CD or gluten-sensitive enteropathy is an autoimmune enteropathy due to food gluten intolerance in genetically predisposed people . It has a wide spectrum from overt malabsorption or typical gastrointestinal symptoms to clinically silent cases . IDA is a common extraintestinal manifestation of CD and has been described as the sole manifestation of the disease [4, 5].
In an extensive evaluation of the gastrointestinal tract in patients with IDA in order to identify a source of bleeding, the origin of bleeding cannot be detected in a significant minority of patients. In some of these patients, IDA could be the result of diseases that impair iron absorption in the absence of bleeding [6, 7]. Gluten-sensitive enteropathy is one of these disorders which causes chronic inflammation in the bowel surface, leading to infiltration of T lymphocytes, hyperplasia of crypts, villous atrophy, and reduction of the bowel absorption surface for various nutrients such as iron [8, 9].
The disease shows marked geographic variation, with the highest prevalence in Western Europe and in places where Europeans emigrated, notably North America and Australia .
The prevalence of CD in patients presenting with IDA varies from 0 to 5% [1, 10–12]. In a prospective study of 71 patients from Italy, Annibale et al.  diagnosed four patients (5.7%) with CD. In a study of 114 patients with IDA, conducted in the United Kingdom, 2.6% of these patients had CD . In another study, CD was present in 5.7% of patients with IDA . In a study from USA, Grisolano et al.  identified nine cases (8.7%) in 103 patients with IDA. In our study, 6.63% of patients with IDA had CD. This disparity of prevalence could possibly be related to differences in local prevalence of CD as well as patient selection criteria.
Endoscopic diagnoses, symptoms and the prevalence of anemia were correlated with the histological diagnoses in a prospective study of 1000 patients . There was no correlation between clinical symptoms, the prevalence of anemia, and the diagnosis of coeliac disease or giardiasis in this cohort. Our result is concording with this study.
These studies emphasize the importance of the prevalence of disease in different patient groups and its effect on the predictive value of the diagnostic test. Thus, they demonstrate the important yield of upper endoscopy in the evaluation of patients with IDA.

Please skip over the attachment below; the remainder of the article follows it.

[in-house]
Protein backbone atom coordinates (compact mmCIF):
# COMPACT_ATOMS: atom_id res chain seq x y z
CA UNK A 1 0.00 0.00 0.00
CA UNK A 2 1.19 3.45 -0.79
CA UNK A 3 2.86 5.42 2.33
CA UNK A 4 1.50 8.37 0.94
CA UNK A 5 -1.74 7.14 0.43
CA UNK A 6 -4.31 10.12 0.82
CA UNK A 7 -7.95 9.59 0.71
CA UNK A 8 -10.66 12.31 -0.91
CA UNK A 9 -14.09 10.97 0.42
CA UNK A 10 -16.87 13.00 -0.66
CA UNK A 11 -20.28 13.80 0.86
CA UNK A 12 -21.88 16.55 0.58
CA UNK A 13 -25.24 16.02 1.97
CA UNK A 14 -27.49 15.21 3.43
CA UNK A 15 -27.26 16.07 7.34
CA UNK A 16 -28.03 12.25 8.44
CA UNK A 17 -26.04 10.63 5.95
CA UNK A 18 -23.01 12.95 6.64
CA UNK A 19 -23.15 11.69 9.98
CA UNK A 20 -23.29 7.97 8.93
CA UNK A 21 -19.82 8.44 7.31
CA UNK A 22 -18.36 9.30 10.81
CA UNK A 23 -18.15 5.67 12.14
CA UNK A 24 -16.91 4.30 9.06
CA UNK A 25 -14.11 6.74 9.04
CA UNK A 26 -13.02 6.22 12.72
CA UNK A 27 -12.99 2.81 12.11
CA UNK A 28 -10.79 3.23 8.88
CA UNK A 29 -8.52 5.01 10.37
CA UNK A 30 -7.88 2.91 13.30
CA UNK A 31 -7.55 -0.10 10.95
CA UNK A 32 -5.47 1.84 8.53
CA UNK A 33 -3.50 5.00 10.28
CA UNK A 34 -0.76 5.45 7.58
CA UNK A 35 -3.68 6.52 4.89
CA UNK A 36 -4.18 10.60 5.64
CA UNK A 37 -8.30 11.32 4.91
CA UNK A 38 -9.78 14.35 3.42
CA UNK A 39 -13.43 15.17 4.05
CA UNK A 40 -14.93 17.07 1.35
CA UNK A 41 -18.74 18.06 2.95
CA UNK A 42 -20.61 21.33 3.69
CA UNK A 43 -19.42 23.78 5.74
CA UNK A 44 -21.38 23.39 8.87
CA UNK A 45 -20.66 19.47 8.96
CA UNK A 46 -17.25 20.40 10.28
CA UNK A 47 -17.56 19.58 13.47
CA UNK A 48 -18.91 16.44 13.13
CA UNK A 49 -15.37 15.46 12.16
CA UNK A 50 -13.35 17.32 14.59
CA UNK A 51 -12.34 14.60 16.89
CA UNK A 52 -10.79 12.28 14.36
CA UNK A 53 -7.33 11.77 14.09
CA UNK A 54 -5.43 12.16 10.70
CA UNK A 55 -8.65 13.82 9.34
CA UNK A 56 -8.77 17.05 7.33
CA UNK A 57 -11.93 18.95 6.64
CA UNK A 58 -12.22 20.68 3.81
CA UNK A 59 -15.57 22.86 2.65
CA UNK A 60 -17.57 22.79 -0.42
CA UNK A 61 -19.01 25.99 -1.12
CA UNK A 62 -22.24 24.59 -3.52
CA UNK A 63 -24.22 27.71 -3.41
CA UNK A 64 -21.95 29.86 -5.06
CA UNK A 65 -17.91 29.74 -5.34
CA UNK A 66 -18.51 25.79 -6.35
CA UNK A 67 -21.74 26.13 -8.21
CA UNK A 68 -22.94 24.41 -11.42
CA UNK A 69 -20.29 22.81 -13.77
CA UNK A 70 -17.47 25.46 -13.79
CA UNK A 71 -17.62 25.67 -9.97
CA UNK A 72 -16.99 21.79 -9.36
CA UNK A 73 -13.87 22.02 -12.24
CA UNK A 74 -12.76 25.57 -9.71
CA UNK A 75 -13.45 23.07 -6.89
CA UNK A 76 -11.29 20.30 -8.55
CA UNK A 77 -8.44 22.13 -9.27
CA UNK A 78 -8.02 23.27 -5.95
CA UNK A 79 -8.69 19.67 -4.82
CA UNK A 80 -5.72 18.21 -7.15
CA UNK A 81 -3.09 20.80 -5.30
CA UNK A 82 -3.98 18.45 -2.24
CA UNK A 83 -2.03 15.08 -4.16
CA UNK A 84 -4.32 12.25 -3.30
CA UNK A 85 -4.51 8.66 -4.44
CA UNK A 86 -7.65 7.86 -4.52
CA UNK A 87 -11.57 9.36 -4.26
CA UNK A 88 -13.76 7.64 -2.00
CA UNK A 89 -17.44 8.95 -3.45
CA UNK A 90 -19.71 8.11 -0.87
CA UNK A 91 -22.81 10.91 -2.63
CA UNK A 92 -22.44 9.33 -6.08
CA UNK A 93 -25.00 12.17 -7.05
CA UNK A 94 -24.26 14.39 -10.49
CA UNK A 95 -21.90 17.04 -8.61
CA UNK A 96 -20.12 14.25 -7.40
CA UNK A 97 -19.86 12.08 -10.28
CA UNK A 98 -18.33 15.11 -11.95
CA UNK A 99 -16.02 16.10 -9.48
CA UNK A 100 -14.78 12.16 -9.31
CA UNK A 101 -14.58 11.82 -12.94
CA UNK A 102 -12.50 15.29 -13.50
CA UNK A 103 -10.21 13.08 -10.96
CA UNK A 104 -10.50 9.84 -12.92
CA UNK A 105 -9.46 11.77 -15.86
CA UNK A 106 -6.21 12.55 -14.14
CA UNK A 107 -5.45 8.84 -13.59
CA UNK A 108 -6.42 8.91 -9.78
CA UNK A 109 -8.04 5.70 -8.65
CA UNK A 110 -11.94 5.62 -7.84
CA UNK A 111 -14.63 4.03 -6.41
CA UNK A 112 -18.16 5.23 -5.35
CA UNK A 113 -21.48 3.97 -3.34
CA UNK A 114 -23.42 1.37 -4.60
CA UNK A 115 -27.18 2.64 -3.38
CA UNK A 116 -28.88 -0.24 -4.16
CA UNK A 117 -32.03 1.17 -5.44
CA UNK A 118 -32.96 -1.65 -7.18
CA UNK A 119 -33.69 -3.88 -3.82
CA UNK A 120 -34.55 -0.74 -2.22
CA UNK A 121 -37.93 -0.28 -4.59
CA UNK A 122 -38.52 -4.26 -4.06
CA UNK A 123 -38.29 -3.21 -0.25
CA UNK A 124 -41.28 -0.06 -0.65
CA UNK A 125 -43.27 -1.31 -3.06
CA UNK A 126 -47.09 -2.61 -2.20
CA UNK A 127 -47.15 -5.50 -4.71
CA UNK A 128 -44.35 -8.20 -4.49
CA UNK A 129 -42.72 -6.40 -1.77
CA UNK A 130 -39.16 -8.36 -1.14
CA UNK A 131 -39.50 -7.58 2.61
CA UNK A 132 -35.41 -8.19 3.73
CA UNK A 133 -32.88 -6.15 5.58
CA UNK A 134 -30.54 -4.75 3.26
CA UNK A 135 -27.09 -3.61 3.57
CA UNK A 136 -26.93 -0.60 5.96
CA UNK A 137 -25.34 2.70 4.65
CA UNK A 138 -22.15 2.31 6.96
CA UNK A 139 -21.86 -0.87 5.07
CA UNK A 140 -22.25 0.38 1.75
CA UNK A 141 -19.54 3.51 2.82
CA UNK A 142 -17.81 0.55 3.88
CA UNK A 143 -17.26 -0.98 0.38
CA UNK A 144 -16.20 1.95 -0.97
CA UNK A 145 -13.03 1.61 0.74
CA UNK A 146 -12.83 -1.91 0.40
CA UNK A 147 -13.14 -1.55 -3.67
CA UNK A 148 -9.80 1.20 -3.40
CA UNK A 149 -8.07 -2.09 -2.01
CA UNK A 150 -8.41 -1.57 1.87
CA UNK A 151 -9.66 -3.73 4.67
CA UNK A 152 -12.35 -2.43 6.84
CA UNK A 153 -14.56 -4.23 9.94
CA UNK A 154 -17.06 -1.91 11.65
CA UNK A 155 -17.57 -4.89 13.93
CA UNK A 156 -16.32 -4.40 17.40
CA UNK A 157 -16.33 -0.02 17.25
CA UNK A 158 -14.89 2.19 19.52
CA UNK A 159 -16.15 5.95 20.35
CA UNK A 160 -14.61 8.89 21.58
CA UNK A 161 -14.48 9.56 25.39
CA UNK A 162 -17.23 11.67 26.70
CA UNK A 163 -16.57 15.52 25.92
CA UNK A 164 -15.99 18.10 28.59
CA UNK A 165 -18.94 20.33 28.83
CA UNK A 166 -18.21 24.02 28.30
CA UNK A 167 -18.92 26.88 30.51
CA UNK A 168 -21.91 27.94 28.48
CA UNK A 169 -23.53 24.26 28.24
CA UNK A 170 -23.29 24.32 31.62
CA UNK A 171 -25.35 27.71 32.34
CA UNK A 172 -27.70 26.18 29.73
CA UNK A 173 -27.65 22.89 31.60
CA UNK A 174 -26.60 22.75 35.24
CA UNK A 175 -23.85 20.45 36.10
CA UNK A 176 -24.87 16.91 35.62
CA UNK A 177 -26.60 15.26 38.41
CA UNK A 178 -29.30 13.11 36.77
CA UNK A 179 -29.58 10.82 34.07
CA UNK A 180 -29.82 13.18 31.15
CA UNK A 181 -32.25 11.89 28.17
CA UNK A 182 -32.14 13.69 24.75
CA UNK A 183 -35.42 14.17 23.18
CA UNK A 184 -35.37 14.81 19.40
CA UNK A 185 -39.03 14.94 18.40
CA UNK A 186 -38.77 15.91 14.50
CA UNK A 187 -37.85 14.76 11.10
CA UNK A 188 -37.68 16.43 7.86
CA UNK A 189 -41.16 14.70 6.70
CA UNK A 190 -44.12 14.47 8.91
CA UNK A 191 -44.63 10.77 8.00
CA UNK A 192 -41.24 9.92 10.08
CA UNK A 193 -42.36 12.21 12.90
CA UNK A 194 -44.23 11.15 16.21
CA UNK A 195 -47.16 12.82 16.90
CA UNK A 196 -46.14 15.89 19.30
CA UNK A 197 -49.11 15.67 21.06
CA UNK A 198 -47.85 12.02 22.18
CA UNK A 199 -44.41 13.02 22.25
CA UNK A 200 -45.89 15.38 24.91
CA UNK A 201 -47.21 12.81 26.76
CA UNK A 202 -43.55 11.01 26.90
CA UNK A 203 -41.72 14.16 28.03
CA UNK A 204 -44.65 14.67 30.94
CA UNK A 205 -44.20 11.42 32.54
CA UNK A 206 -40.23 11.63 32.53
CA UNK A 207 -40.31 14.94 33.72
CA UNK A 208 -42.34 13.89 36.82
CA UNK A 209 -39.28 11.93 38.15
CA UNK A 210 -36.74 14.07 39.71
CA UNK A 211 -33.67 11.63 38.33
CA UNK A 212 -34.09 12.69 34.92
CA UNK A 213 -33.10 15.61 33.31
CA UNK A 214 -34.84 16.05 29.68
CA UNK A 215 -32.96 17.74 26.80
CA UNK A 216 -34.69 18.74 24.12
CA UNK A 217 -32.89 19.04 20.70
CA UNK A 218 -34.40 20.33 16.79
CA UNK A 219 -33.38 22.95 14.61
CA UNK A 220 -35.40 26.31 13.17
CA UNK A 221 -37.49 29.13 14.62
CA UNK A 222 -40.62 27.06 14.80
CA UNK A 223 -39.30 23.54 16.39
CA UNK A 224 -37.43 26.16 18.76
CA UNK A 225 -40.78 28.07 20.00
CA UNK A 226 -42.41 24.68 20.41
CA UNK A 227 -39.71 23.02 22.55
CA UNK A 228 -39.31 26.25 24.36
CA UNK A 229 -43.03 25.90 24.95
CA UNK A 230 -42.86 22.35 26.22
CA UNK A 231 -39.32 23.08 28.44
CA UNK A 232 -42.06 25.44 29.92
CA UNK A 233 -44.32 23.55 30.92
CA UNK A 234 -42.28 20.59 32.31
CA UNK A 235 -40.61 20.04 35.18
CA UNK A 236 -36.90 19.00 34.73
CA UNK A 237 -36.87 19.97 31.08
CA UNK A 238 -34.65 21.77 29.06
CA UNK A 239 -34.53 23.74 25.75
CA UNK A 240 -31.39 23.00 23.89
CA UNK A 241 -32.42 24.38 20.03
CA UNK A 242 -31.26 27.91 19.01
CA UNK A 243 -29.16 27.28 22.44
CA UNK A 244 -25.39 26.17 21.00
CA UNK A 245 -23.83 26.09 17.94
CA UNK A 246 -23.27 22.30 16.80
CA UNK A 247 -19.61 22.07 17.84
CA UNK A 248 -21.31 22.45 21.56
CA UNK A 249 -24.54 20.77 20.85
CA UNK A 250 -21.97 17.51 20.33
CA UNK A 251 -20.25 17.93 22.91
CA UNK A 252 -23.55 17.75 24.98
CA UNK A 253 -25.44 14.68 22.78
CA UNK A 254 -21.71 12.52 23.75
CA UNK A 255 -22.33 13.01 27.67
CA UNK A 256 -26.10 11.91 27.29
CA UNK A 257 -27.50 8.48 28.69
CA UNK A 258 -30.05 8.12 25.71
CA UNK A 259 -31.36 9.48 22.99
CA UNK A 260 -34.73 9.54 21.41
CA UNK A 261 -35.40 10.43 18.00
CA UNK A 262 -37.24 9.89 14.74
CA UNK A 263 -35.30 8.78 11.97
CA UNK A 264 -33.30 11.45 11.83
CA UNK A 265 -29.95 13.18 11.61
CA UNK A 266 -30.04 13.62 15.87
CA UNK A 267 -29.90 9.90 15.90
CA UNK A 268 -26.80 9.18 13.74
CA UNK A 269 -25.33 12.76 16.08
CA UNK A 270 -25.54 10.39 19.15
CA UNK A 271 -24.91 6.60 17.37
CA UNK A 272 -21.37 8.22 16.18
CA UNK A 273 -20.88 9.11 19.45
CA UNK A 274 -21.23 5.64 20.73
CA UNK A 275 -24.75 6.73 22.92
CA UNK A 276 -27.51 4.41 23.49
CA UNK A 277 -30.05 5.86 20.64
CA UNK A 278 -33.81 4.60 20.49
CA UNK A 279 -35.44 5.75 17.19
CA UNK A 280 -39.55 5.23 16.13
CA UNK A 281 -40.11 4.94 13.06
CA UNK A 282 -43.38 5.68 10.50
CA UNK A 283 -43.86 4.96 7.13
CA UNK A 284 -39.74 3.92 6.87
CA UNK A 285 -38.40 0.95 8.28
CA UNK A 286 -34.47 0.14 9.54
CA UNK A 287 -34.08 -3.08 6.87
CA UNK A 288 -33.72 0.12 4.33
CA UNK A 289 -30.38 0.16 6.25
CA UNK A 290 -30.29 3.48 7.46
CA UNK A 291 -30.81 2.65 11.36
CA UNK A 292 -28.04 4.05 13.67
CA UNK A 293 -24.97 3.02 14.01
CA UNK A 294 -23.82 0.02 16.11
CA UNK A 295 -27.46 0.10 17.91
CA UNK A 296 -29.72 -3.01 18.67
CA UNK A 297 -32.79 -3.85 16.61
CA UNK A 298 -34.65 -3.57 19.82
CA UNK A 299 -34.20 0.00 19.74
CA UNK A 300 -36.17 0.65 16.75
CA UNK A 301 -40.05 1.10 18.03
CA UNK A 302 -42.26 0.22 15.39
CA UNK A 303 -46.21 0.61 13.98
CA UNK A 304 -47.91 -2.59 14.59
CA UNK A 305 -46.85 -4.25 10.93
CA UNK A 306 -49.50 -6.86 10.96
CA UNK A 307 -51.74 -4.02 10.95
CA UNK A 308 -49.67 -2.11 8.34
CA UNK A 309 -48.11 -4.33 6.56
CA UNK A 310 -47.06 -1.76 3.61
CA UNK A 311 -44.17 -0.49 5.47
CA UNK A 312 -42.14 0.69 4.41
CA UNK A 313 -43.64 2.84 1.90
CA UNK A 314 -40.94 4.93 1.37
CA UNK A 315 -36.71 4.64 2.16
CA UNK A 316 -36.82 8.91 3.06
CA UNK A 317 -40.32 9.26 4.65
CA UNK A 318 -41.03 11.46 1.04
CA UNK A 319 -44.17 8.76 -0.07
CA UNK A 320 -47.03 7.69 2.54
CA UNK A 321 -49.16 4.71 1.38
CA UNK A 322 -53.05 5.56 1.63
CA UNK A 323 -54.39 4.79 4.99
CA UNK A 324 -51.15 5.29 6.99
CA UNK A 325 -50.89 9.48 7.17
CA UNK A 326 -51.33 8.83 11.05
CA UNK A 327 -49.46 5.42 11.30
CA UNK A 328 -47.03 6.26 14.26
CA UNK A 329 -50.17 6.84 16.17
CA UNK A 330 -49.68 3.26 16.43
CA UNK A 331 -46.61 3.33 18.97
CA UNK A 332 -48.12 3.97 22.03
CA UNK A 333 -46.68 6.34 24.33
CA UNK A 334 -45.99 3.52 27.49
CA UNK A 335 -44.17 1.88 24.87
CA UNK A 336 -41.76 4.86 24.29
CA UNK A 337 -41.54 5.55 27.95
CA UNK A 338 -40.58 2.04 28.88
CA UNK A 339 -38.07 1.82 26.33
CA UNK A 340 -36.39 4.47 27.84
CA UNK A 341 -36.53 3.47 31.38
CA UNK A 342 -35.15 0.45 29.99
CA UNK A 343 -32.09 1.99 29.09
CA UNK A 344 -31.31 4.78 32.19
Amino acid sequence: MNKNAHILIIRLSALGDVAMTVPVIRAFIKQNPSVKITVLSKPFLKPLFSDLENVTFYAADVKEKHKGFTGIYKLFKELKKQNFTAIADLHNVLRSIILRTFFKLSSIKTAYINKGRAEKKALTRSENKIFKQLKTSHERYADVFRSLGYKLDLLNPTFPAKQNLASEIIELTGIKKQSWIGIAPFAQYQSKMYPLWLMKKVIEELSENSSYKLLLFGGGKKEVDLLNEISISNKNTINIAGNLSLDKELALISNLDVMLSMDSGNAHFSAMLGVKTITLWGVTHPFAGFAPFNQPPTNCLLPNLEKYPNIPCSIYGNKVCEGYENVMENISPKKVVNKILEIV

Routine duodenal sampling during the upper endoscopic examination gives an additional 6.63% diagnostic benefit in our study (near to the most reports in the literature), and this practice should be included in the diagnostic workup of patients with IDA. Moreover, performing duodenal biopsy is still necessary even though the endoscopic appearance of the mucosa is normal.
Conflict of Interests
The authors declare no conflict of interests.
V. M. De Lima, L. Gandolfi, J. A. D. A. Pires, and R. Pratesi, “Prevalence of celiac disease in dyspeptic patients,” Arquivos de Gastroenterologia, vol. 42, no. 3, pp. 153–156, 2005.View at: Google Scholar
G. R. Corazza, R. A. Valentini, M. L. Andreani et al., “Subclinical coeliac disease is a frequent cause of iron-deficiency anaemia,” Scandinavian Journal of Gastroenterology, vol. 30, no. 2, pp. 153–156, 1995.View at: Google Scholar
U. Schmitz, Y. Ko, S. Seewald, R. Dusing, and H. Vetter, “Iron-deficiency anemia as the sole manifestation of celiac disease,” Clinical Investigator, vol. 72, no. 7, pp. 519–521, 1994.View at: Google Scholar
R. J. Farrell and C. P. Kelly, “Celiac sprue,” The New England Journal of Medicine, vol. 346, pp. 180–188, 2002.View at: Google Scholar
S. Gee, “On the coeliac affection,” St Bartholomew's Hospital Report, vol. 24, pp. 17–24, 1888.View at: Google Scholar
G. C. Power and R. E. Smith, “Prevalence of occult celiac disease in adults with iron deficiency anemia,” The American Journal of Gastroenterology, vol. 86, p. 231, 1991.View at: Google Scholar
A. S. McIntyre and R. G. Long, “Prospective survey of investigations in outpatients referred with iron deficiency anaemia,” Gut, vol. 34, no. 8, pp. 1102–1107, 1993.View at: Google Scholar
S. W. Grisolano, A. S. Oxentenko, J. A. Murray, L. J. Burgart, R. A. Dierkhising, and J. A. Alexander, “The usefulness of routine small bowel biopsies in evaluation of iron deficiency anemia,” Journal of Clinical Gastroenterology, vol. 38, no. 9, pp. 756–760, 2004.View at: Publisher Site | Google Scholar